The halls I record in mostly don't seem to need omni flankers when recording brasses, but, I do add a pair of omnis for symphony orchestras in these same halls and a few spots too.

These days I always try the Royer first and almost always stay with that. At first glance it seems like a "specialist" tool, but I end up using it more than any other mic I own on classical ensembles of all sorts. Especially on strings and brasses it just seems to be a more "musical" solution. If not that then a pair of multi-pattern Schoeps and a stereo bar gives me a lot of flexibility.

Bob Miller
Old 20th February 2008 | Show parent
  #27
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Dange's Avatar
 
🎧 10 years
The transient response in engineering terms is how quickly a system responds to an input from rest/equilibrium so is not just for high frequency. For example a microphone with a heavy diaphragm would respond slower to a microphone with a lighter diaphragm when sound hits it. (there are also considerations to do with the suspension of the diaphragm, i.e. what its mounted in, and the volumes of air in front and behind it, but lets not go there!)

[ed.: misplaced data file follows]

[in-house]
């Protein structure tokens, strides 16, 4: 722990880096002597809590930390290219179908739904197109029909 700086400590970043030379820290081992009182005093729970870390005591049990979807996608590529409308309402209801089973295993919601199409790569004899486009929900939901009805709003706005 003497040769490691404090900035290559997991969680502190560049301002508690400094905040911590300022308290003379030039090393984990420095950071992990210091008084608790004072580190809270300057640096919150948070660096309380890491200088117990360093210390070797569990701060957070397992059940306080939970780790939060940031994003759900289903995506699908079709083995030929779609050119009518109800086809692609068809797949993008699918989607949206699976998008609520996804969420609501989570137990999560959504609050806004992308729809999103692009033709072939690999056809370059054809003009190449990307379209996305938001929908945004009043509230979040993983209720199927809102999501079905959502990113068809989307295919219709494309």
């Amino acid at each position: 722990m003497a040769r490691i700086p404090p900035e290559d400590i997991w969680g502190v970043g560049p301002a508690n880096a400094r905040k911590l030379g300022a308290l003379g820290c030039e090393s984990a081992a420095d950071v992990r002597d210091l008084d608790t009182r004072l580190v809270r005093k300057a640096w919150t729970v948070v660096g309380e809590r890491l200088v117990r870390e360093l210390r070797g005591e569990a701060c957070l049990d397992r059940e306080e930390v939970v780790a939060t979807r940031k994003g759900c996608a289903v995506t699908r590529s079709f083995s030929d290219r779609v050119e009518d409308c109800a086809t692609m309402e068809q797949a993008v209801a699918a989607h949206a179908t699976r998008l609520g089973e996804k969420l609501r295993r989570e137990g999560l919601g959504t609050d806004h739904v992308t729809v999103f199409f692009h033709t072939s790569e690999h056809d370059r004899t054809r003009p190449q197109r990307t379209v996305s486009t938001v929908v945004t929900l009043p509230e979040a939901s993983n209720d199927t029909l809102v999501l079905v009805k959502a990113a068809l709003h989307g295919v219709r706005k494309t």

What I imagine this means in musical terms is the 'attack' of the sound picked up by the two microphones would be different. I.e. heavy diaphragm would give slow attack, lighter diaphragm sharper attack.
Old 20th February 2008 | Show parent
  #28
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Dange's Avatar
 
🎧 10 years
Ah, loads more replies while I was just writing my last post, thanks guys!